Lisa Hirmer is an interdisciplinary artist who works across visual media (particularly photography), social practice, performance and occasionally writing. She is primarily concerned with collective relationships—that which exists between things, rather than simply in them—in communities and publics as well as in our relationships with the more-than-human world. In her public practice she explores the public life of ideas: how ideas and conversations move through communities of people and become a living part of collective life. In other work, she studies the forces that shape and transform human relationships with the ecologies they are a part of, looking in particular for the traces left by the connections between things. Her practice is sincere in its engagement with the world and deeply connected to the sites, circumstances and communities that surround its creation. It is always created with a keen awareness—informed by a mixed Mexican and European-newcomer background—that multiple realities exist alongside one another.
Hirmer’s work finds home both in traditional galleries and an expanded field of other public spaces and has been shown across Canada and internationally including at Art Gallery of Guelph, Art Gallery of Mississauga, Art Gallery of Ontario, University of Lethbridge Art Gallery, Doris McCarthy Gallery, Third Space, Peninsula Arts, Nuit Blanche (Toronto), CAFKA, Queens Museum and Flux Factory. Recent highlights for her practice include being the 2016 Artist-in-Residence for the City of Guelph, a 2018 solo exhibition and collaborative curatorial project with Cambridge Art Galleries (Idea Exchange), the 2018 premier of the multi-faceted performance work Drinking Water in collaboration with choreographer Sete Tele at Tasdance (Australia), and a recent solo exhibition at the Art Gallery of Guelph which explores changing human relationships with the weather. Hirmer is a graduate of the University of Waterloo and is currently based in Guelph, Canada.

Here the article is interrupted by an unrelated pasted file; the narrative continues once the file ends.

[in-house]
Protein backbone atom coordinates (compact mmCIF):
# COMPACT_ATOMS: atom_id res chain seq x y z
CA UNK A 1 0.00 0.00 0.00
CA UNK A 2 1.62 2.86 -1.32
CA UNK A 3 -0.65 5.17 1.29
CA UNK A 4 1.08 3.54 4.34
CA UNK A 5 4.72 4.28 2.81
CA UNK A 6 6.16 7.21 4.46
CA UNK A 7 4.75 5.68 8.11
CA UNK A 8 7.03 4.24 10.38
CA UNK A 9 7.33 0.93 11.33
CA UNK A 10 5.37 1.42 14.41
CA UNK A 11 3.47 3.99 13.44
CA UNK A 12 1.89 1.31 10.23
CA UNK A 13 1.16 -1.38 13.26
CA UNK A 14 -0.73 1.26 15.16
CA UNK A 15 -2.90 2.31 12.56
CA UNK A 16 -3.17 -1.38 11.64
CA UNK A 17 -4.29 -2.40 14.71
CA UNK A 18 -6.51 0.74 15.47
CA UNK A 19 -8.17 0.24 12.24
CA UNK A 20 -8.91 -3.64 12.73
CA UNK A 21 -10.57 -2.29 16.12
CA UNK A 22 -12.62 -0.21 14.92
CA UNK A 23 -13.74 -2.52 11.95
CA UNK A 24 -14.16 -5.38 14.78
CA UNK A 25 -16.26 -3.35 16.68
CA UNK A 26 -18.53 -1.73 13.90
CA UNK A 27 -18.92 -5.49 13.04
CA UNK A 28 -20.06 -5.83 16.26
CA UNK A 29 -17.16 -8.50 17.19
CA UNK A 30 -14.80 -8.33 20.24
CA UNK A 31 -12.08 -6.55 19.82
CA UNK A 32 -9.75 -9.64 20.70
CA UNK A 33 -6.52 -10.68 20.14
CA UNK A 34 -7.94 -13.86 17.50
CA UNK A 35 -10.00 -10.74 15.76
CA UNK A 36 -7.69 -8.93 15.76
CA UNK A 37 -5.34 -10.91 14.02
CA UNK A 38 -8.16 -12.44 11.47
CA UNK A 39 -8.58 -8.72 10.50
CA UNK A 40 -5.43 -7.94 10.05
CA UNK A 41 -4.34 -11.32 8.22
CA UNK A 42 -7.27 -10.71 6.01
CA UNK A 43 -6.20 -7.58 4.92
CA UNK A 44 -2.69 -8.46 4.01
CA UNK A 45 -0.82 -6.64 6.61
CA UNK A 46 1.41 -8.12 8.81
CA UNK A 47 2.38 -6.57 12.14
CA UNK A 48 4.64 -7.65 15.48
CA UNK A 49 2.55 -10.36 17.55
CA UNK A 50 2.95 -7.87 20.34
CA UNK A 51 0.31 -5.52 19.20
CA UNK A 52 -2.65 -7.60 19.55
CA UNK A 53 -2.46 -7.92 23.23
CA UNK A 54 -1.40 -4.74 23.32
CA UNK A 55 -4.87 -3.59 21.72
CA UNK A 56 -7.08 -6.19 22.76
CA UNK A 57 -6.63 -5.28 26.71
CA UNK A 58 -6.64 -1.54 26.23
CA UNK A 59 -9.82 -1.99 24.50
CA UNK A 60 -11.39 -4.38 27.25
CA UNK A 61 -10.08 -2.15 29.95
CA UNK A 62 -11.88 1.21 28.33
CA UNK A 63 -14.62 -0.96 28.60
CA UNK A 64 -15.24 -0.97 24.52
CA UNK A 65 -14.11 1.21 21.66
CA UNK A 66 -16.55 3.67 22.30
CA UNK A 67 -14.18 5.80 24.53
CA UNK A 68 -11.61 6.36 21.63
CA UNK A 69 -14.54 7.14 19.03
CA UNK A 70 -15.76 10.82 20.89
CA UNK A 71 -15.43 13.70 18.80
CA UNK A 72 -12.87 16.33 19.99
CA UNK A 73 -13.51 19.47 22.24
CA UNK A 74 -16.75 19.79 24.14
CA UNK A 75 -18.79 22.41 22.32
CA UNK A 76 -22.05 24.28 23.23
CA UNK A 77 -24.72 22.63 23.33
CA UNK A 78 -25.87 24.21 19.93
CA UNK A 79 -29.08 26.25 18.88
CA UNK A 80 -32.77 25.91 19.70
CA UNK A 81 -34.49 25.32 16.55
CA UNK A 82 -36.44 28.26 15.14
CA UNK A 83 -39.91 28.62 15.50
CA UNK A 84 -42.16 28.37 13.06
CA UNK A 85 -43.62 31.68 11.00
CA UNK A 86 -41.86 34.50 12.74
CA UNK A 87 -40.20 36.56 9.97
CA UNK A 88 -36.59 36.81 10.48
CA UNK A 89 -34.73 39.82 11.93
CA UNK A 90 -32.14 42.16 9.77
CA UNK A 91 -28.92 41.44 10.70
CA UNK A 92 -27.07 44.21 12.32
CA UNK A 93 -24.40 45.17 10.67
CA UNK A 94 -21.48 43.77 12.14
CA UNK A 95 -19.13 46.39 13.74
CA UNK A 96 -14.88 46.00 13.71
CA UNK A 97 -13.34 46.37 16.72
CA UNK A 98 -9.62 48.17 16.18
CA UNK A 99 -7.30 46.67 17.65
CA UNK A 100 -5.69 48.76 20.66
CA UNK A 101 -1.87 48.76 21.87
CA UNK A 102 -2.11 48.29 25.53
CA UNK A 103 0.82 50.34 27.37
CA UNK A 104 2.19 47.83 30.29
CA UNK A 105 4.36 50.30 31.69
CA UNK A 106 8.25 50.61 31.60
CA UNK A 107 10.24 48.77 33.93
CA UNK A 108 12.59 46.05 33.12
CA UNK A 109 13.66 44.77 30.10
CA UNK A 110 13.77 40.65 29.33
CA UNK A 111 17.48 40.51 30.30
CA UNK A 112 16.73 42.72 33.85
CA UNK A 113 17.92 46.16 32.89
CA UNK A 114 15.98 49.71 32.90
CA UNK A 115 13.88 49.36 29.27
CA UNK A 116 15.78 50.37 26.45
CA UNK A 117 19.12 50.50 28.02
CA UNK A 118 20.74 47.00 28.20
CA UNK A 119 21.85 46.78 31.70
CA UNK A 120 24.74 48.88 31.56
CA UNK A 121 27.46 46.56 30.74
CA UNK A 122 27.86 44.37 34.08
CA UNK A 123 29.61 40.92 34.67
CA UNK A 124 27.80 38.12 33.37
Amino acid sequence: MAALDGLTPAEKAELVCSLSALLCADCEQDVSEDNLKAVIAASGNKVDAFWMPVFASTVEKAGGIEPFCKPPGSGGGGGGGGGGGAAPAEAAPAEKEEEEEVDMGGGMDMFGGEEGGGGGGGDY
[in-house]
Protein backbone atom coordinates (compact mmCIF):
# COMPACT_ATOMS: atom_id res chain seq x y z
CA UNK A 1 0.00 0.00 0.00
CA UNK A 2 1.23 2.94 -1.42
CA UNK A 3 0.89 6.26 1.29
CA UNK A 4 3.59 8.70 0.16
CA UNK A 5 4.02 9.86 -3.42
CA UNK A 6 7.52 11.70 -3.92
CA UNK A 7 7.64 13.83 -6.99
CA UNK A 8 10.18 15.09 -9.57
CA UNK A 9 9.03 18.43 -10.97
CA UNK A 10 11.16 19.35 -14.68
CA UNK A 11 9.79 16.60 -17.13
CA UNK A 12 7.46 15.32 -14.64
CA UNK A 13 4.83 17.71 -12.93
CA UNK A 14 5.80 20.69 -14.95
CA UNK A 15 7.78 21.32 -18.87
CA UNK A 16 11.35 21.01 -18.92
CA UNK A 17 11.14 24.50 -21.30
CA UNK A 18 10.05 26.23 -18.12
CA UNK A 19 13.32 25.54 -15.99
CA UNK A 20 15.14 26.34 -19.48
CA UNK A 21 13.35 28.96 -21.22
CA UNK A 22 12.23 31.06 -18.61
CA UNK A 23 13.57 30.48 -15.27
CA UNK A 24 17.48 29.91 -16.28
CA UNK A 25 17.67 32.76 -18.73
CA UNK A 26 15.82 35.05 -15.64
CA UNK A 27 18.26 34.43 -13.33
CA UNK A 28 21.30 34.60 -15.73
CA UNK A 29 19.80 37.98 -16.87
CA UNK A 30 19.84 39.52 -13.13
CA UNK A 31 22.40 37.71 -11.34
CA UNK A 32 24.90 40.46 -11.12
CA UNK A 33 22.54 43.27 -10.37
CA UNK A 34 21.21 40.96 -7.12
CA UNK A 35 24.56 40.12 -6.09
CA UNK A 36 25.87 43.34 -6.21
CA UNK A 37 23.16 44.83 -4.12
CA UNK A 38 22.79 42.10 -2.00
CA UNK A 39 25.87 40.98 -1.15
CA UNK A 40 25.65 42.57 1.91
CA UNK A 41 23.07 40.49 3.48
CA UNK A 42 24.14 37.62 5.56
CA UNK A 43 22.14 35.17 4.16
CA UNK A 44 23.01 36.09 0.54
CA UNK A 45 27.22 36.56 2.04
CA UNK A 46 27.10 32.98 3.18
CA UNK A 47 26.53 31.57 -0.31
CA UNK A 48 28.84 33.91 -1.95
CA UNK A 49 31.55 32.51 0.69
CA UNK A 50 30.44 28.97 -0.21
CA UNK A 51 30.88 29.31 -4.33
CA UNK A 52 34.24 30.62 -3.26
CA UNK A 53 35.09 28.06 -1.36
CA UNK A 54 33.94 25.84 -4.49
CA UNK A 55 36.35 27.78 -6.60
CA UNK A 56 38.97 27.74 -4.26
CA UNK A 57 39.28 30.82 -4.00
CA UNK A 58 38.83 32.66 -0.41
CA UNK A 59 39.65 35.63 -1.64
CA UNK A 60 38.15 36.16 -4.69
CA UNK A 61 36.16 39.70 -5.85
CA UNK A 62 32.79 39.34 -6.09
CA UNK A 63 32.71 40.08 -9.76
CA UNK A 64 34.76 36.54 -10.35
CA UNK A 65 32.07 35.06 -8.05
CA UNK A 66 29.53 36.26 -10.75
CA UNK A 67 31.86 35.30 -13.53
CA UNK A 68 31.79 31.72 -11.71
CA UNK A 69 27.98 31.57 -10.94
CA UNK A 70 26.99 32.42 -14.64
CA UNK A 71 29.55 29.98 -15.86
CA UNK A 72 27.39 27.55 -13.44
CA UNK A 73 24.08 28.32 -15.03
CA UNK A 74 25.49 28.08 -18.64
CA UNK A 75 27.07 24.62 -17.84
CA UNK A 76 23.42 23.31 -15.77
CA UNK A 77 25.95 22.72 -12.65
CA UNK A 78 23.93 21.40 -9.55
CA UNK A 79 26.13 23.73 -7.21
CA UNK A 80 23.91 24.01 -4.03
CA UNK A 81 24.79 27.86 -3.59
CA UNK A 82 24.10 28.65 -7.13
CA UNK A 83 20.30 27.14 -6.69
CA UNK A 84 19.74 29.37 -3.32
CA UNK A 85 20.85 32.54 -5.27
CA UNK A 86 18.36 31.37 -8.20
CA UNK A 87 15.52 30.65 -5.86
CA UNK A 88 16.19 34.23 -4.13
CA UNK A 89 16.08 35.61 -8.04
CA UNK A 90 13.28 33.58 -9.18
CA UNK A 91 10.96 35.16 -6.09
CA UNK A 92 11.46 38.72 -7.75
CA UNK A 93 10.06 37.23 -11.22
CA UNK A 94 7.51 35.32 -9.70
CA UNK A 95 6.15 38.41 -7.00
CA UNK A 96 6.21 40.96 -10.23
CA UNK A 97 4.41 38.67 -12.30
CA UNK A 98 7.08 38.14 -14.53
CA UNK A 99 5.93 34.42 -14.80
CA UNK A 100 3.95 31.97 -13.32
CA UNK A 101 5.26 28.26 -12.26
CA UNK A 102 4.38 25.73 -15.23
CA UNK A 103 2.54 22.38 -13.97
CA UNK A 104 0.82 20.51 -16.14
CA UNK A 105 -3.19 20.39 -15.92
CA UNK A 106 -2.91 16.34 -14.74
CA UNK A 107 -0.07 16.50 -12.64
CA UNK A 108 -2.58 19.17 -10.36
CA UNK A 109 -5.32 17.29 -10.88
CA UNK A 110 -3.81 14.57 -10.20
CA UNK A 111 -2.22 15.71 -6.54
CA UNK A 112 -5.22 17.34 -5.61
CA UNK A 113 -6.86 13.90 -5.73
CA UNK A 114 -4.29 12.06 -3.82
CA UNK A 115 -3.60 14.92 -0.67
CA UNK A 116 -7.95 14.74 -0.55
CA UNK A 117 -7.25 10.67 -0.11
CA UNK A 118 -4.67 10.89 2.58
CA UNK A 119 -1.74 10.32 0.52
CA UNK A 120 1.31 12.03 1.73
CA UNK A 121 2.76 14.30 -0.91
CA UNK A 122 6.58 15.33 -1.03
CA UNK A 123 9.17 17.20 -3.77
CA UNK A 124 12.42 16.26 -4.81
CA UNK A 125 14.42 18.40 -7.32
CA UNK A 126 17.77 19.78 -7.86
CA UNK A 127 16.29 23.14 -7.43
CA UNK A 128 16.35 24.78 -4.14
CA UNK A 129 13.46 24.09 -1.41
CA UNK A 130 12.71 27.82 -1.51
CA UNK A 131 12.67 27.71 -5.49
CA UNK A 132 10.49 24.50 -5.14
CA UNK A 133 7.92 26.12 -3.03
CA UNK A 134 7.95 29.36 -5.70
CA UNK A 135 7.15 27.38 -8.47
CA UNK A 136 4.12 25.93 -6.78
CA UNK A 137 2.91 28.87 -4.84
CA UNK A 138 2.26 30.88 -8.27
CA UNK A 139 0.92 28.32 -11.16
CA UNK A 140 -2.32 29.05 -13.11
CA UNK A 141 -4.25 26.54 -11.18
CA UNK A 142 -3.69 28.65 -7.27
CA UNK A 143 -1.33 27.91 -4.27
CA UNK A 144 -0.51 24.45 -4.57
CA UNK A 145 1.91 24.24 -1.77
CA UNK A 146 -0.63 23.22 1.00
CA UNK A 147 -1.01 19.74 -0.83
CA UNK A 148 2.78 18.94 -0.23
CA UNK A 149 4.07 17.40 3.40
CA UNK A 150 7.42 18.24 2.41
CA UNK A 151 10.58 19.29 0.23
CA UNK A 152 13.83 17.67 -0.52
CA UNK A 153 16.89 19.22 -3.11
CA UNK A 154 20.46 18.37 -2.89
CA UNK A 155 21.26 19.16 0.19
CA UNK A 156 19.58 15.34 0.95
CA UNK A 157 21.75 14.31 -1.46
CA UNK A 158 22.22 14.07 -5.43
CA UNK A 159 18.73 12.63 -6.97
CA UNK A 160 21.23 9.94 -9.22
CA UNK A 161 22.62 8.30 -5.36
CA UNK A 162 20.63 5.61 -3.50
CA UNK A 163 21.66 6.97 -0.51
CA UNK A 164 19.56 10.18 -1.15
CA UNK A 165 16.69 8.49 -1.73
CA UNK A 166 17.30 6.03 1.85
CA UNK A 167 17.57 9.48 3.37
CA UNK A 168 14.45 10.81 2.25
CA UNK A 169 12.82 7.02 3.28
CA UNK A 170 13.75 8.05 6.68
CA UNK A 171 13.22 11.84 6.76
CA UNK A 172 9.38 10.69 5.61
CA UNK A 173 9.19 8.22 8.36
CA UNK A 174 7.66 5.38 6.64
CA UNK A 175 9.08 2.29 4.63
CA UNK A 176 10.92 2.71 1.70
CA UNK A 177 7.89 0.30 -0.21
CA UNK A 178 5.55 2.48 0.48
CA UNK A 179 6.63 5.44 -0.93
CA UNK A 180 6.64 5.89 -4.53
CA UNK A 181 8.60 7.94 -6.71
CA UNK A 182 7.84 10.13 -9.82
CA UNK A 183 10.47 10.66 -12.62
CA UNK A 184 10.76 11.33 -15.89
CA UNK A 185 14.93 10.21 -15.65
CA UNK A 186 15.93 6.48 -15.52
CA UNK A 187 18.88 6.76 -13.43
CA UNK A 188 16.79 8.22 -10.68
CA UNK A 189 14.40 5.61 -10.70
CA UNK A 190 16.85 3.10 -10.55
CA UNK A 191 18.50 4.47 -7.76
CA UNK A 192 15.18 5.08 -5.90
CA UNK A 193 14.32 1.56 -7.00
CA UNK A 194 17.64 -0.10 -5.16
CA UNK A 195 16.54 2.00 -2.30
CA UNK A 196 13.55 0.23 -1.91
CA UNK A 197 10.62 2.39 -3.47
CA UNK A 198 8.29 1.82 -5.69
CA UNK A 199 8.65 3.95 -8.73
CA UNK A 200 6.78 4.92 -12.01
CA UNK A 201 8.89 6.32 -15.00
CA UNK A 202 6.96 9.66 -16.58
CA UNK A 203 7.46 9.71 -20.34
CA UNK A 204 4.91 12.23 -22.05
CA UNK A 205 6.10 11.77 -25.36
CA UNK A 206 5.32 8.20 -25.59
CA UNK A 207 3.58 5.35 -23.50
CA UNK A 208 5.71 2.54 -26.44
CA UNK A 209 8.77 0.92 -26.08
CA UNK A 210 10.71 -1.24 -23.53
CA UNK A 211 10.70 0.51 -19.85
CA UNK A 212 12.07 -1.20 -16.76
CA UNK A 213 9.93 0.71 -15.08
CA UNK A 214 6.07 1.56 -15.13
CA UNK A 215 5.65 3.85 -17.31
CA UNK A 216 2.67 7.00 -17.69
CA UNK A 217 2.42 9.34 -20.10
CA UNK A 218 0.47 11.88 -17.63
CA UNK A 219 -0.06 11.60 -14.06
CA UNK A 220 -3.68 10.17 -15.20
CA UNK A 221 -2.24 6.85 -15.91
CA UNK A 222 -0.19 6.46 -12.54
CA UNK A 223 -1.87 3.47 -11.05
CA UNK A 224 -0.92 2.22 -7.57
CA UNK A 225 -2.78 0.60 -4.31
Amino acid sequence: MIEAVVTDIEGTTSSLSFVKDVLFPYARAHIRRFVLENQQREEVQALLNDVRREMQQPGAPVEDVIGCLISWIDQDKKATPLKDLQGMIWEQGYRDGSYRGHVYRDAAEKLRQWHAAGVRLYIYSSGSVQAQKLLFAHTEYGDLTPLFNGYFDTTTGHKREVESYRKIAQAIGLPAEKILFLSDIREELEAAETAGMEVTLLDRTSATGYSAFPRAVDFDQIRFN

More information on the Thread Residencies can be found here. The residencies are curated by Elwood Jimmy, and supported by the Musagetes Foundation.